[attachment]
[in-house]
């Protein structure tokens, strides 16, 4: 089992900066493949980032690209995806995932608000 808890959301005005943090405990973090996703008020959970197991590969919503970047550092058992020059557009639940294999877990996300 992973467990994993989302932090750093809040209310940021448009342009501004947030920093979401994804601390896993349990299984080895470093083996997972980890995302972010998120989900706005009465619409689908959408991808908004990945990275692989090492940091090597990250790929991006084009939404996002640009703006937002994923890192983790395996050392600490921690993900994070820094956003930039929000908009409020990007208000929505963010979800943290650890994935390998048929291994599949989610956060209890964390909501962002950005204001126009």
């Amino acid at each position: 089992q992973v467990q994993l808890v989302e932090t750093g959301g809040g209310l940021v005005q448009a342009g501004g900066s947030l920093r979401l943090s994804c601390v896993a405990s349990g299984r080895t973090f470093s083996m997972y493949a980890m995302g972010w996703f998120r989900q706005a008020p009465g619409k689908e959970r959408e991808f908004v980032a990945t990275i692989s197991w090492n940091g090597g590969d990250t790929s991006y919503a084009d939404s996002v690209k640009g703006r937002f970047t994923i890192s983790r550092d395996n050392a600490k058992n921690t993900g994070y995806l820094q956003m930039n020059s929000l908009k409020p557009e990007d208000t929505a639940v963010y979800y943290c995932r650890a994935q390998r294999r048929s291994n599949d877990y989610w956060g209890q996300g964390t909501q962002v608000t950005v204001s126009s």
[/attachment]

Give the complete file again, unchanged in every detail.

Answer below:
[in-house]
């Protein structure tokens, strides 16, 4: 089992900066493949980032690209995806995932608000 808890959301005005943090405990973090996703008020959970197991590969919503970047550092058992020059557009639940294999877990996300 992973467990994993989302932090750093809040209310940021448009342009501004947030920093979401994804601390896993349990299984080895470093083996997972980890995302972010998120989900706005009465619409689908959408991808908004990945990275692989090492940091090597990250790929991006084009939404996002640009703006937002994923890192983790395996050392600490921690993900994070820094956003930039929000908009409020990007208000929505963010979800943290650890994935390998048929291994599949989610956060209890964390909501962002950005204001126009």
């Amino acid at each position: 089992q992973v467990q994993l808890v989302e932090t750093g959301g809040g209310l940021v005005q448009a342009g501004g900066s947030l920093r979401l943090s994804c601390v896993a405990s349990g299984r080895t973090f470093s083996m997972y493949a980890m995302g972010w996703f998120r989900q706005a008020p009465g619409k689908e959970r959408e991808f908004v980032a990945t990275i692989s197991w090492n940091g090597g590969d990250t790929s991006y919503a084009d939404s996002v690209k640009g703006r937002f970047t994923i890192s983790r550092d395996n050392a600490k058992n921690t993900g994070y995806l820094q956003m930039n020059s929000l908009k409020p557009e990007d208000t929505a639940v963010y979800y943290c995932r650890a994935q390998r294999r048929s291994n599949d877990y989610w956060g209890q996300g964390t909501q962002v608000t950005v204001s126009s």